Borough targeting unkempt grass

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This unoccupied property at 714 Maple Hill Road is one of many the borough remediate if owners don't take care of its overgrown lawn.

NAUGATUCK — In the first step in plans to remediate blighted properties, the borough is setting its sights on overgrown grass.

Mayoral Aide Ed Carter, who was recently appointed as the temporary blight officer, said he has sent out a request for qualifications seeking quotes from landscaping services to cut overgrown grass at blighted properties in town. The RFQ is open until August 9.

“The intent of this is to be able to get three qualified landscaping companies that we in turn can utilize to abate potential issues,” Carter said.

Mayor Robert Mezzo appointed Carter to the position after the Joint Boards of Finance and Mayor and Burgesses didn’t approve a $20,000 line item for the position in this year’s operating budget.

Carter said he is focusing most of his energy on vacant houses, mostly held by large national banks, but some of the blighted properties have people residing in them.

“Local banks are very responsive and don’t seem to have a big issue. Local banks understand the affect it has on the value in the community,” Carter said.

Carter said he would be sending out notices to about 25 vacant houses and 10 occupied homes, asking them to take care of blight issues.

According to the town’s blight ordinance, Naugatuck can move to abate a situation if it is not taken care of after 10 days of giving notice.

Carter said he will be notifying owners of record on the property by mailing a warning letters to the residence as well as the location the town sends tax bills. He said he would also place a sign in the front yard of some properties to give notice.

“Our goal is to recoup the costs of this by (putting a lien on) the property for the work itself and any other administrative costs,” Carter said.

He said most of the properties in question are current on their taxes, but he expects the town won’t be reimbursed for some of the costs until the property is sold.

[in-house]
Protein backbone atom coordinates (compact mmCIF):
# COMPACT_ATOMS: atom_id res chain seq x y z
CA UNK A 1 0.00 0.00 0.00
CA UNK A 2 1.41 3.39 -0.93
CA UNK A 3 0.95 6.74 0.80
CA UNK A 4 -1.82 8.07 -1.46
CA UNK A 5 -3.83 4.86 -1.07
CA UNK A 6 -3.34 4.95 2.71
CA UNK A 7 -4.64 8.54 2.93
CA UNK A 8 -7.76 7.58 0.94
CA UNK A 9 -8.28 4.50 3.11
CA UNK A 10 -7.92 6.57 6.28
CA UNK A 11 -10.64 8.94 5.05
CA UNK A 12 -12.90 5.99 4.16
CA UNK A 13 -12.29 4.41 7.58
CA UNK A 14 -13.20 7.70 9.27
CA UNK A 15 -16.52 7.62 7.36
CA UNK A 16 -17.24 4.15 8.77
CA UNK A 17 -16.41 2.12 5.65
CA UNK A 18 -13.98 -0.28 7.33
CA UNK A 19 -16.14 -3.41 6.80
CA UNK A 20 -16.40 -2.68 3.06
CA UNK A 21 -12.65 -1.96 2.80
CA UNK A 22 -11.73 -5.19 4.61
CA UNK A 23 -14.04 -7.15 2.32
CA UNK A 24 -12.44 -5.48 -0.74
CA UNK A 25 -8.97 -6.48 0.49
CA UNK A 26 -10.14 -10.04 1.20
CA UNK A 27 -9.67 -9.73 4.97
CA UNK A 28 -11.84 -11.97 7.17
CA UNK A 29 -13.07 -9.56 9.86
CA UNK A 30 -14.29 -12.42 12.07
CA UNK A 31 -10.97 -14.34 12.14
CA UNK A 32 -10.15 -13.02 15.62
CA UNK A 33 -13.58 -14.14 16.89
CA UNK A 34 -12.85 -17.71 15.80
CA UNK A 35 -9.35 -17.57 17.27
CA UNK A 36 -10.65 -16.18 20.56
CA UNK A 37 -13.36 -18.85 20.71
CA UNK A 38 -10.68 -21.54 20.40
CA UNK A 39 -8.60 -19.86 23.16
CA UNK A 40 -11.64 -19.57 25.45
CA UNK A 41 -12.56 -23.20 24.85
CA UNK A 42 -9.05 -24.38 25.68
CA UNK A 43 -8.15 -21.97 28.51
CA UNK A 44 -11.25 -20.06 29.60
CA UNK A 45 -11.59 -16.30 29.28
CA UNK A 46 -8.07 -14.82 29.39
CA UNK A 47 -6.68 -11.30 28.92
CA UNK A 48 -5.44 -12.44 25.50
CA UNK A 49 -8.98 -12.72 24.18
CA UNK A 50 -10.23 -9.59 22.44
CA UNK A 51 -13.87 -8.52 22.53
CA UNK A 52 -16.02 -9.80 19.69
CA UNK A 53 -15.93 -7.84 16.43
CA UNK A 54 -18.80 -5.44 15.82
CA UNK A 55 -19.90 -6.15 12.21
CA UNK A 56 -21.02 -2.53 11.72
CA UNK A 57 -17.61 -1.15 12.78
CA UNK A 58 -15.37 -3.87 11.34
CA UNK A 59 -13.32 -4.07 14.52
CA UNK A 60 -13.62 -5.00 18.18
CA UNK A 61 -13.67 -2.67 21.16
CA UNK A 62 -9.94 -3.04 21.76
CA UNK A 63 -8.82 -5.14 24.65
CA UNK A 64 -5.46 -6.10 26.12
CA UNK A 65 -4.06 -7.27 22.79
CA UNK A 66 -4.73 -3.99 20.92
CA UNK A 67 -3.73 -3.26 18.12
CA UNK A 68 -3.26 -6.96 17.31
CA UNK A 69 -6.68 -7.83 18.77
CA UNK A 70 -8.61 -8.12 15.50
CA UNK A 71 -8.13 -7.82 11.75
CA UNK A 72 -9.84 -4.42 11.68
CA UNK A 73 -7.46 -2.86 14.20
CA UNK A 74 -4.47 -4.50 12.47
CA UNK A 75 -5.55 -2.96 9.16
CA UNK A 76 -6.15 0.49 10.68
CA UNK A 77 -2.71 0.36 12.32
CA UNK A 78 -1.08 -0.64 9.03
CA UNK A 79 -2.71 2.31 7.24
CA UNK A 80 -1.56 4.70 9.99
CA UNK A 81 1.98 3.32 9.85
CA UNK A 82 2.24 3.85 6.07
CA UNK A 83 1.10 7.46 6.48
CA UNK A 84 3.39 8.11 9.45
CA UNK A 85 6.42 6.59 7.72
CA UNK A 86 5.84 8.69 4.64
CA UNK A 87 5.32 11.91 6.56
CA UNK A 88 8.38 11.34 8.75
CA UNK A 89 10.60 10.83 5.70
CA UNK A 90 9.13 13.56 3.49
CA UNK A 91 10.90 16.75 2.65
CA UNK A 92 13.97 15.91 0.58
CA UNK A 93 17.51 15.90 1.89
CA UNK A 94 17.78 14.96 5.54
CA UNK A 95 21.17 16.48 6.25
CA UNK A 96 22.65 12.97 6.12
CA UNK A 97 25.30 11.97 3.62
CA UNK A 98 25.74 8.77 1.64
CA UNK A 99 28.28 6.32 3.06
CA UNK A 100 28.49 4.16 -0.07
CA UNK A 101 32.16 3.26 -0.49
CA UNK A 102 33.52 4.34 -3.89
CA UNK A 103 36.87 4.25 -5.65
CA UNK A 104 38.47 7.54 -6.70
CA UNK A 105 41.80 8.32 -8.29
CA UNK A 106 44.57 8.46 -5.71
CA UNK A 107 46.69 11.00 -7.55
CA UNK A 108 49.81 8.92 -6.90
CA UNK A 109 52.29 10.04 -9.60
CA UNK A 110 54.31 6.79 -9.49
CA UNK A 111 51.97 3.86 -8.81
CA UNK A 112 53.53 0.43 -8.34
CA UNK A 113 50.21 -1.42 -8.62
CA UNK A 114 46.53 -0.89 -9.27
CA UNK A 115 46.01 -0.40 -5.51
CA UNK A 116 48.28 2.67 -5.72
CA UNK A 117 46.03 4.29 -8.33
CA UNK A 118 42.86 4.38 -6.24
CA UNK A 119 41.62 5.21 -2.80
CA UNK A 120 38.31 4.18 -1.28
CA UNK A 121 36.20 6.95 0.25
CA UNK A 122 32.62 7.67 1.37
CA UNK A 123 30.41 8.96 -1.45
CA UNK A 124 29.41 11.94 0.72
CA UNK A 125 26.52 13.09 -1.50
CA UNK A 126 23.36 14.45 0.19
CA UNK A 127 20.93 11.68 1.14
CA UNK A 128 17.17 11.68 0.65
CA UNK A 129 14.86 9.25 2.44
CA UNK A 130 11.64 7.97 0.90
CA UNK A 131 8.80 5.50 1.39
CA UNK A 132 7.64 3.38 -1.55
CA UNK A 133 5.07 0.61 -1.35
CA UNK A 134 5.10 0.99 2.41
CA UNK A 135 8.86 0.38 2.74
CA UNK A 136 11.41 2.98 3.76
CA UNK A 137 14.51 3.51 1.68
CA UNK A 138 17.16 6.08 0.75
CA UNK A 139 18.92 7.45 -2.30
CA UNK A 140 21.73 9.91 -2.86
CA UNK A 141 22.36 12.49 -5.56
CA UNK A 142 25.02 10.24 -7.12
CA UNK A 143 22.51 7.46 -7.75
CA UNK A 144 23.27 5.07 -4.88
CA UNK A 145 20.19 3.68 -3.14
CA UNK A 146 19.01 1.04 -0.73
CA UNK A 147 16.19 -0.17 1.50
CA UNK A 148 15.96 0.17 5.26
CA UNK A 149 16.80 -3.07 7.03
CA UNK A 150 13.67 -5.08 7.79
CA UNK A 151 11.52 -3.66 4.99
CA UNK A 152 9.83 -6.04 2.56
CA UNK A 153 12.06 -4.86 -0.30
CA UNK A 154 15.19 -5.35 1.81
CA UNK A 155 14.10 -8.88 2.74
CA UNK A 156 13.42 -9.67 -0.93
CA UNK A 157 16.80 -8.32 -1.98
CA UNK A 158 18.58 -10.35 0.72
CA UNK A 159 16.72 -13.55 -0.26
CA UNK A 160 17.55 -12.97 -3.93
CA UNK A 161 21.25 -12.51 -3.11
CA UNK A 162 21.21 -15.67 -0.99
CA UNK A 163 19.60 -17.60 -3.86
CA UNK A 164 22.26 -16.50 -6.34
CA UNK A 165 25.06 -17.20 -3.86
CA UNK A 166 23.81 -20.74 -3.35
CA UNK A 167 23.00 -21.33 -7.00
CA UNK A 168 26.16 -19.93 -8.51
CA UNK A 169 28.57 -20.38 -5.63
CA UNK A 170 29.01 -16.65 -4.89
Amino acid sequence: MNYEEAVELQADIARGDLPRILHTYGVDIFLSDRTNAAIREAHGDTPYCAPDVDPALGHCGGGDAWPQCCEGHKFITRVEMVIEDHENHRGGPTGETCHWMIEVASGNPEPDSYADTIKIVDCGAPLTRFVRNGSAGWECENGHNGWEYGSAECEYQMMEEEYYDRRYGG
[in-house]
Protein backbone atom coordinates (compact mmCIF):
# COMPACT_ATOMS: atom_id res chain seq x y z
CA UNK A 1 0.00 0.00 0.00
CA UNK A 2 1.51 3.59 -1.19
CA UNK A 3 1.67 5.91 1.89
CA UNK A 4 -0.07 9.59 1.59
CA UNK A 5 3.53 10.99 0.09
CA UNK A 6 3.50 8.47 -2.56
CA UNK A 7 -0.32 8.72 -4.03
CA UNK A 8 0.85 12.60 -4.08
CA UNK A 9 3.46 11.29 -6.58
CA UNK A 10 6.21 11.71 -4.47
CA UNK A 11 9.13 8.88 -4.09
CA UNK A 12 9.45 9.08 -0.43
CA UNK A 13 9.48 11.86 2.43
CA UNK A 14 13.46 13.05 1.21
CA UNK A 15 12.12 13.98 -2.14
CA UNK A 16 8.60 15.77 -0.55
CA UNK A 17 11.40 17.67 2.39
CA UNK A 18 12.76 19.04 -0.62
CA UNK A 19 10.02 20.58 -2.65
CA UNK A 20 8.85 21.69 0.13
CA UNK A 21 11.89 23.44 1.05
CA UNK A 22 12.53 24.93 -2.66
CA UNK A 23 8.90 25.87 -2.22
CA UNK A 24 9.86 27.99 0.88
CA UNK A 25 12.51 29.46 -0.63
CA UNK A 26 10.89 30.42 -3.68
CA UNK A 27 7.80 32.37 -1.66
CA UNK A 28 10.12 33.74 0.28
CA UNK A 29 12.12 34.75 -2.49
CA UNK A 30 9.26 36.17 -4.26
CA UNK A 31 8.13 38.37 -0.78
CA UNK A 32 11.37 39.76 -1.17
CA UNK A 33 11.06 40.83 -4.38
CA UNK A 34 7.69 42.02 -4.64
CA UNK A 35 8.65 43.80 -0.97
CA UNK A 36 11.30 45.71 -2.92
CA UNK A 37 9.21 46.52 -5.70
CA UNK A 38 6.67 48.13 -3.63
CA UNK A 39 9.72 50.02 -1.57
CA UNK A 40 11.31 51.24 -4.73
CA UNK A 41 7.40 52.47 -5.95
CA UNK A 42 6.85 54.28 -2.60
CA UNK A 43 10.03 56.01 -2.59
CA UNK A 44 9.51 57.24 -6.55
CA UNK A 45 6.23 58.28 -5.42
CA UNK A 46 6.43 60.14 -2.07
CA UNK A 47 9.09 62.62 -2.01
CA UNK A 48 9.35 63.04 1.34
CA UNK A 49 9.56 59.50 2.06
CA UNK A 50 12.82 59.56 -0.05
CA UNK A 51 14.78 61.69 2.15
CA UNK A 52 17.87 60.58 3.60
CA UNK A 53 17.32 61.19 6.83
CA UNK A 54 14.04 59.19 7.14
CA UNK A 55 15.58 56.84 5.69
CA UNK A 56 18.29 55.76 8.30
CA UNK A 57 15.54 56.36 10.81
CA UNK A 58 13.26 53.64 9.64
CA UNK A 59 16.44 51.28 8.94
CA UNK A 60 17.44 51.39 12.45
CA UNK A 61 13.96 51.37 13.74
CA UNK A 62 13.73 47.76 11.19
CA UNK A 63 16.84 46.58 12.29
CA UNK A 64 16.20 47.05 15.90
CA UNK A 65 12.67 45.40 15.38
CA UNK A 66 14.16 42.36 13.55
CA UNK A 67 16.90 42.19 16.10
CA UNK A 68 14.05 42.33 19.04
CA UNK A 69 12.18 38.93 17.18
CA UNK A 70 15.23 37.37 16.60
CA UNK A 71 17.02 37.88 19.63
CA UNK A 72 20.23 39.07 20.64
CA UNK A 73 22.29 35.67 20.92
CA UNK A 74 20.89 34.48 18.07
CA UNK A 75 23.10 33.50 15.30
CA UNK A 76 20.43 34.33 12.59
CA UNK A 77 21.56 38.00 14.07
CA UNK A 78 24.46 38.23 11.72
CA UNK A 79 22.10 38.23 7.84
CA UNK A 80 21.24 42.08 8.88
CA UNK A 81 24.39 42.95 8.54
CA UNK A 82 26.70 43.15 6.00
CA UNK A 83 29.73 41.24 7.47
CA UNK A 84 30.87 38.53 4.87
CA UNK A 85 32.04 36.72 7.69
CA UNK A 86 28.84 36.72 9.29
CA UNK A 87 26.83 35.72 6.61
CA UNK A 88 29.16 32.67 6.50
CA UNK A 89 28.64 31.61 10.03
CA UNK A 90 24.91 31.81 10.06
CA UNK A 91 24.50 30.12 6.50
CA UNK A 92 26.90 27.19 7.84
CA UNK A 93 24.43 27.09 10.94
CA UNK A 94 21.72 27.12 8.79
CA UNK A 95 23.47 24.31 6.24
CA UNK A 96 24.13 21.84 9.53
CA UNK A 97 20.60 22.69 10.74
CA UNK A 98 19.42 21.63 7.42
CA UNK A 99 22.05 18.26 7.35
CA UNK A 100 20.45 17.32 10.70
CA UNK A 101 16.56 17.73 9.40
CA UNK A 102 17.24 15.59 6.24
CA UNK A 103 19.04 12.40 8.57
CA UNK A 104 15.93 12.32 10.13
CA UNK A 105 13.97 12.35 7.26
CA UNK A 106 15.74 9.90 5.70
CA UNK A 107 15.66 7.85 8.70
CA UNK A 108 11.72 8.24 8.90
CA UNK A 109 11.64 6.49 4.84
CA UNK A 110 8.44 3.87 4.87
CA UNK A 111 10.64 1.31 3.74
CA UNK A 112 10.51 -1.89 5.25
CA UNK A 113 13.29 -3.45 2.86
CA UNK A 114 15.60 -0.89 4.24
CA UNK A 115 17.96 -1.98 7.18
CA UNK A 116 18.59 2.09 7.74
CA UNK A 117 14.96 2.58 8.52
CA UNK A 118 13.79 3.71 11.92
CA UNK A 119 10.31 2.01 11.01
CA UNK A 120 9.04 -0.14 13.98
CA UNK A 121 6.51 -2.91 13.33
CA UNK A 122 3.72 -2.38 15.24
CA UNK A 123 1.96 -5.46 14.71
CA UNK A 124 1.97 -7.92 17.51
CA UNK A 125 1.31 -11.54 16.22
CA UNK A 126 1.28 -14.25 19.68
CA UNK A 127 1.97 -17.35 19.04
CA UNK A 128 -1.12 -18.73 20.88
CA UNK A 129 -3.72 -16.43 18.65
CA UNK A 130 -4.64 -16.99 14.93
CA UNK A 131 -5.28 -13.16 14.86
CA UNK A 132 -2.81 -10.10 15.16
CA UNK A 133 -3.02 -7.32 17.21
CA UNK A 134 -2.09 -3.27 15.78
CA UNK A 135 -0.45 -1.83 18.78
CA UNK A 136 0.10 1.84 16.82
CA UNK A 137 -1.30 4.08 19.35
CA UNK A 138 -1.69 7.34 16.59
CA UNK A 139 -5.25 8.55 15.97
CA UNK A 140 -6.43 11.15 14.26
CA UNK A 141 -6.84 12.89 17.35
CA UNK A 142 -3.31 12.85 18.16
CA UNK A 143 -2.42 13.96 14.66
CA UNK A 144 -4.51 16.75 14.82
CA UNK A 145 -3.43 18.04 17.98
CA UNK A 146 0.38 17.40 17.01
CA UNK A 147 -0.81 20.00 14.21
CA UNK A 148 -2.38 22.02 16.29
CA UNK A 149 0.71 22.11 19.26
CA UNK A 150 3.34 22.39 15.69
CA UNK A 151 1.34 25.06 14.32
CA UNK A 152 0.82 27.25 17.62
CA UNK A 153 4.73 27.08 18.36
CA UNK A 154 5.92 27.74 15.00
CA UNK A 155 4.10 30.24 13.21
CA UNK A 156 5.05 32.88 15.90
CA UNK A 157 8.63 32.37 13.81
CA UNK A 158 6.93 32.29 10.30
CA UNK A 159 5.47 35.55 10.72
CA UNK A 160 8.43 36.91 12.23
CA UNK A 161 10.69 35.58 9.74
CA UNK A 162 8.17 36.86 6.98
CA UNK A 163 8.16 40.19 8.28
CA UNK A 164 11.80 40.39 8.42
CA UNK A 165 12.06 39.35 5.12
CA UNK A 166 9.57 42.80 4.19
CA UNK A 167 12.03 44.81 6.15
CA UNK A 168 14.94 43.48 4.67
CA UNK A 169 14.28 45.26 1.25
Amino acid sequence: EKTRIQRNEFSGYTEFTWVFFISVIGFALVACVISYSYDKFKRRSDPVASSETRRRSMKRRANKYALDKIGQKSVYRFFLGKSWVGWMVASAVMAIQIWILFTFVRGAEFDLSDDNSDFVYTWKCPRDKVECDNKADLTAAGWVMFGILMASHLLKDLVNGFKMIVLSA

“This isn’t like a free landscaping service,” Carter said.

Borough-contracted landscapers will cut 2-foot-high grass at this 520 Candy Road property unless owners take care of it themselves.
Borough-contracted landscapers will cut 2-foot-high grass at this 520 Candy Road property unless owners take care of it themselves.

He said he hoped that in many cases the owners of blighted properties would take notice of the town’s actions and start remediation before the town has to move in. Carter added he is willing to work with property owners who present a plan of action for who is going to maintain the property, and some people have already responded and taken care of the blight on their properties.

He said a state law passed in 2009 requires owners of foreclosed properties to provide towns with companies that will maintain the properties, but most banks don’t do that unless prodded.

Most of the blight Carter is concentrating on is overgrown vegetation, with weeds and grass two to three feet tall.

Carter said the conditions could be dangerous for the sight line of drivers and blighted properties add injury to an already hurting housing market.

“Not only is this an eyesore to the neighborhood, but they’re hurting the value,” Carter said.

Carter plans to set up a process to make sure the town is consistent in its response to blight.

“We’re treating everybody the same whether it be high grass and vegetation or accumulated debris at the property,” Carter said.

BJ Forlenzo, co-chair of Naugatuck’s Blight and Beautification Council, said Carter’s actions are a good step towards addressing Naugatuck’s blight issues.

“I think we need to be proactive, and from what I understand we’re looking at foreclosed or almost foreclosed properties first because that directly affects neighborhoods. … We want to get the lender’s attention that hold these mortgages, that we’re serious,” Forlenzo said.

She said she was pleased that Mezzo appointed Carter as temporary blight officer. Before, Forlenzo said, people didn’t know who to go to log concerns. With Carter in charge, he will be able to take calls and follow up on properties to make sure issues are taken care of.

“Now with the blight ordinance we have the ammunition to address the properties with the lenders,” Forlenzo said.

To report an instance of blight, residents can contact Carter at blightconcerns@naugatuck-ct.gov or call him at (203) 720-7208. Residents can also send their concerns to Naugatuck Town Hall, Attn: Blight Officer, 229 Church Street, Fourth Floor, Naugatuck, CT  06770.